A Woman’s Strength

One of my friends had a really harrowing experience, or rather her husband did. He almost collapsed after lunch in a restaurant and had to be rushed to the hospital in an ambulance which some good Samaritans immediately called for because he was unaccompanied at the time.

At the hospital, a whole battery of tests were done but he was in perfect health on paper, just not able to stand or walk. My friend found out in the worst possible way when she called her husband back seeing his missed calls, and it was answered by a friend of his, who said her husband is admitted to the hospital.

A mother of two, working in a pretty hectic job for nearly a decade now, she is used to pressure. But nothing prepares you for a call like this. Still, she drew on unknown reserves of willpower and strength and went to the hospital with her toddler in tow.

She was there until the early hours of the morning, worried sick; with a completely annoyed and sleep-deprived toddler for company. Drinking in every tear and fear, she stoically waited until the doctors said her husband would be kept under observation a while longer. Later when they took him for an MRI scan, she accompanied him in the ambulance as well.

But this is not what my narrative is about. After she told me the entire tale, and I empathised with her, while admiring her courage and strength, she went on to tell me, “Indira, I’m very weak as a person”.

I was speechless. This woman has gone through the agony of childbirth, she has two daughters. She single-handedly manages the housework without any assistance. Her work life also involves keeping a calm head under immense pressure. I have never seen her raise her voice or get upset at work at anyone.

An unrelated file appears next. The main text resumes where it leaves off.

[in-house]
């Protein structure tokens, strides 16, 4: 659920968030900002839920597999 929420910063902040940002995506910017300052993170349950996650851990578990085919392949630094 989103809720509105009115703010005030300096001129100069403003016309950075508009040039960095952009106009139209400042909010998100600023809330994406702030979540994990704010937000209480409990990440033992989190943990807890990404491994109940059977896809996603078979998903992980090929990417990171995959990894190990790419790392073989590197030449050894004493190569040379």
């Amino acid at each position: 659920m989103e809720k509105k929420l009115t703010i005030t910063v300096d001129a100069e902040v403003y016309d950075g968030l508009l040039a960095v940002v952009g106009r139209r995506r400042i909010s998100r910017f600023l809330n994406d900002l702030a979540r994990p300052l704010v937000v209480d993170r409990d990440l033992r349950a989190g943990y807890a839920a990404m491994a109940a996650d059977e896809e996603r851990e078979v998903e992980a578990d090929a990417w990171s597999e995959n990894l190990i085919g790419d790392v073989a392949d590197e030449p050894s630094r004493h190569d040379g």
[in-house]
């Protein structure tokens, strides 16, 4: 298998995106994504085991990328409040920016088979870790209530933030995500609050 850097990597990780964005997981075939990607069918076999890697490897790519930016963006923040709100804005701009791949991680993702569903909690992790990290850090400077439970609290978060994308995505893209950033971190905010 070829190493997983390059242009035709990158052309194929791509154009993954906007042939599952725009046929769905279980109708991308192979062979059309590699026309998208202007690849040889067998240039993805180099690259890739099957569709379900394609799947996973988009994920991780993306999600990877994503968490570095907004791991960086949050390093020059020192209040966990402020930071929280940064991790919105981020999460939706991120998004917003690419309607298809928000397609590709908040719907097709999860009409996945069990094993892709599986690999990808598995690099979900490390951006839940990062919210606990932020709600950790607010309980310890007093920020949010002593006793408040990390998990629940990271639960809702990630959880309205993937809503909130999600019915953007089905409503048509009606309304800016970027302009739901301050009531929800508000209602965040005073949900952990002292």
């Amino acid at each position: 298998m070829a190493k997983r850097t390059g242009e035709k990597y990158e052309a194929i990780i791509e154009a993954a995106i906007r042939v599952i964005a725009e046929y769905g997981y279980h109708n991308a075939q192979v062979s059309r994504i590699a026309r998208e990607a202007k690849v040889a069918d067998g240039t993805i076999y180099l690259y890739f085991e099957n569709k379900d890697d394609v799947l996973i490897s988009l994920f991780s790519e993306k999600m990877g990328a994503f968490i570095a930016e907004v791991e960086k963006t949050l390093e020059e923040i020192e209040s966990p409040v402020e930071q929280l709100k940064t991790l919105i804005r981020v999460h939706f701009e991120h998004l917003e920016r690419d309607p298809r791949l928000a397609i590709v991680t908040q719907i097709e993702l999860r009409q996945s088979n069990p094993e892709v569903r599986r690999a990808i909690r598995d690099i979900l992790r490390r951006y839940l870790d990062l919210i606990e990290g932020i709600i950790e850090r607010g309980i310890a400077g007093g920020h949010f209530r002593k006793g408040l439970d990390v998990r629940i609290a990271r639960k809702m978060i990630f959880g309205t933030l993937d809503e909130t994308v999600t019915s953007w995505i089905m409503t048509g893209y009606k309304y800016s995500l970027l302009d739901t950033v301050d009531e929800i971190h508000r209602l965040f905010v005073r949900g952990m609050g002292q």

And somehow she had concluded that she’s a weak person. All because she wanted to cry every single moment of that ordeal. Another speechless moment for me. I don’t consider myself weak, and I cry all the time. And I’ve never associated a woman crying with weakness.

We are women, we don’t know to bottle up until the cork explodes and all the pent up emotions come up after thirty or forty years. We feel, we cry, we close, we move on!

I want to tell my friend, and every woman out there. Do not think of your tears as your weakness. They are in fact your strength. Because by venting your feelings, you give yourself space to absorb more. And without even realizing it, you become stronger with each passing incident. It’s a quiet strength. But it’s very much there. Don’t ever label yourself weak for it.

Author’s Note – This post originally appeared in SiyaWoman. The content has been slightly changed for relevance to present time. Republished with permission from SiyaWoman. Link to original post –http://www.siyawoman.com/a-womans-strength/

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